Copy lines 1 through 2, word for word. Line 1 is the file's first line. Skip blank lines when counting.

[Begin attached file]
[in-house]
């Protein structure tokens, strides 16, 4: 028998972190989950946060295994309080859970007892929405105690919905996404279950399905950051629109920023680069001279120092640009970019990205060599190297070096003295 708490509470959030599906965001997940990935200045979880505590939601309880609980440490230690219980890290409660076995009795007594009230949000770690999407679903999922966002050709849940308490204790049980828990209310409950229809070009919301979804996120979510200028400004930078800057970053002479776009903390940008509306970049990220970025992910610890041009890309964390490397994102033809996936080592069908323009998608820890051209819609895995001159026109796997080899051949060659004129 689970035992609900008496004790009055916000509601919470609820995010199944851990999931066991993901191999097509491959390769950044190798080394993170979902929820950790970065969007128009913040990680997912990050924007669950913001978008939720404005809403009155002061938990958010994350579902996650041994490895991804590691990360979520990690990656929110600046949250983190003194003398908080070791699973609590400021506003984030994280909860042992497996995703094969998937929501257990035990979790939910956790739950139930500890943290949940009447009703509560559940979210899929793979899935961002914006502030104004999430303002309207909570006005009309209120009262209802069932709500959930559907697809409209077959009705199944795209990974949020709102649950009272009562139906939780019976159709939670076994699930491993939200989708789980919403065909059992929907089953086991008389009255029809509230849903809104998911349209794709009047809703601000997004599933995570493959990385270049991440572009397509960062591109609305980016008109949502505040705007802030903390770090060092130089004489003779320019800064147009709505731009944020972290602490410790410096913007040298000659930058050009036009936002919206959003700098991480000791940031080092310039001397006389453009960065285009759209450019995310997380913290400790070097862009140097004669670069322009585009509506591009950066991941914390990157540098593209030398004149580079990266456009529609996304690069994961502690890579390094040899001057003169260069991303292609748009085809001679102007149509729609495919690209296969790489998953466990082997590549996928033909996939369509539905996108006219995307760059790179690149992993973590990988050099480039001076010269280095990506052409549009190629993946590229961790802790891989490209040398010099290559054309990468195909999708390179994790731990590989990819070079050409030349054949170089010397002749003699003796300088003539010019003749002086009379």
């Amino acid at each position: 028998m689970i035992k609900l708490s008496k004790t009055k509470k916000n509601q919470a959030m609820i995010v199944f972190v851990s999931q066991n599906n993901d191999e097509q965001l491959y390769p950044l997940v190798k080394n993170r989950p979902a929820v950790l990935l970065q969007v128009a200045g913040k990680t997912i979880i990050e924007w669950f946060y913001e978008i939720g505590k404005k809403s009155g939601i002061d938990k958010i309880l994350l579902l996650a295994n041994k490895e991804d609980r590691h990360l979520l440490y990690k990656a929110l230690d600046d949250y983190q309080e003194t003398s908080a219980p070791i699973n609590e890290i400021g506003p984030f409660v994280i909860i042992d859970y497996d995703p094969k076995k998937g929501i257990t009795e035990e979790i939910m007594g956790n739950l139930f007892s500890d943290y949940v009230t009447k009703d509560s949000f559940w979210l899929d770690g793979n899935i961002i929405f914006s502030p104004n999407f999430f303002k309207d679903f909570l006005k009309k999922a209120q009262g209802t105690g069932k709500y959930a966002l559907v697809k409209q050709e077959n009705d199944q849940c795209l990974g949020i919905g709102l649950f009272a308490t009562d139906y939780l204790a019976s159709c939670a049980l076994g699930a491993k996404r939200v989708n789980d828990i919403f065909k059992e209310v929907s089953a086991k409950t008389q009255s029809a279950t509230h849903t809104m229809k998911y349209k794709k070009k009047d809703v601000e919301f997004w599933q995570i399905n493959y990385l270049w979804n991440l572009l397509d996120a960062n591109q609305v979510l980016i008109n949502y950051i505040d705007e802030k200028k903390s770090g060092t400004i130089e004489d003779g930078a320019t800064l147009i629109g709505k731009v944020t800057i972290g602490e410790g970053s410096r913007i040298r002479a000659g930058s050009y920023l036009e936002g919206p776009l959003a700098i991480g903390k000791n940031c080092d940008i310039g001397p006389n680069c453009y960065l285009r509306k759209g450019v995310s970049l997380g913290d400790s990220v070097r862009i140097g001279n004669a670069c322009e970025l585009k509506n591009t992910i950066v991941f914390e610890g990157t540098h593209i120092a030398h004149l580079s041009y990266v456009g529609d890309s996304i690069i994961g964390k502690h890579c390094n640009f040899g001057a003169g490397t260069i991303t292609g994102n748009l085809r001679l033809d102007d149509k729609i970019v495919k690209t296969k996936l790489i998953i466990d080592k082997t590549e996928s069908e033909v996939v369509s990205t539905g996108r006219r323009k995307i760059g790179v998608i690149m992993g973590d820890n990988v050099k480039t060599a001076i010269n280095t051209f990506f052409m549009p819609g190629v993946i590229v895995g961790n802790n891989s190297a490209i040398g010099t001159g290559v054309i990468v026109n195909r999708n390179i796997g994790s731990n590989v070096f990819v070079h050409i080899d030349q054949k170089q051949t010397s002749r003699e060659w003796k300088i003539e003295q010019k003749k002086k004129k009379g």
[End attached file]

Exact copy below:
[in-house]
């Protein structure tokens, strides 16, 4: 028998972190989950946060295994309080859970007892929405105690919905996404279950399905950051629109920023680069001279120092640009970019990205060599190297070096003295 708490509470959030599906965001997940990935200045979880505590939601309880609980440490230690219980890290409660076995009795007594009230949000770690999407679903999922966002050709849940308490204790049980828990209310409950229809070009919301979804996120979510200028400004930078800057970053002479776009903390940008509306970049990220970025992910610890041009890309964390490397994102033809996936080592069908323009998608820890051209819609895995001159026109796997080899051949060659004129 689970035992609900008496004790009055916000509601919470609820995010199944851990999931066991993901191999097509491959390769950044190798080394993170979902929820950790970065969007128009913040990680997912990050924007669950913001978008939720404005809403009155002061938990958010994350579902996650041994490895991804590691990360979520990690990656929110600046949250983190003194003398908080070791699973609590400021506003984030994280909860042992497996995703094969998937929501257990035990979790939910956790739950139930500890943290949940009447009703509560559940979210899929793979899935961002914006502030104004999430303002309207909570006005009309209120009262209802069932709500959930559907697809409209077959009705199944795209990974949020709102649950009272009562139906939780019976159709939670076994699930491993939200989708789980919403065909059992929907089953086991008389009255029809509230849903809104998911349209794709009047809703601000997004599933995570493959990385270049991440572009397509960062591109609305980016008109949502505040705007802030903390770090060092130089004489003779320019800064147009709505731009944020972290602490410790410096913007040298000659930058050009036009936002919206959003700098991480000791940031080092310039001397006389453009960065285009759209450019995310997380913290400790070097862009140097004669670069322009585009509506591009950066991941914390990157540098593209030398004149580079990266456009529609996304690069994961502690890579390094040899001057003169260069991303292609748009085809001679102007149509729609495919690209296969790489998953466990082997590549996928033909996939369509539905996108006219995307760059790179690149992993973590990988050099480039001076010269280095990506052409549009190629993946590229961790802790891989490209040398010099290559054309990468195909999708390179994790731990590989990819070079050409030349054949170089010397002749003699003796300088003539010019003749002086009379």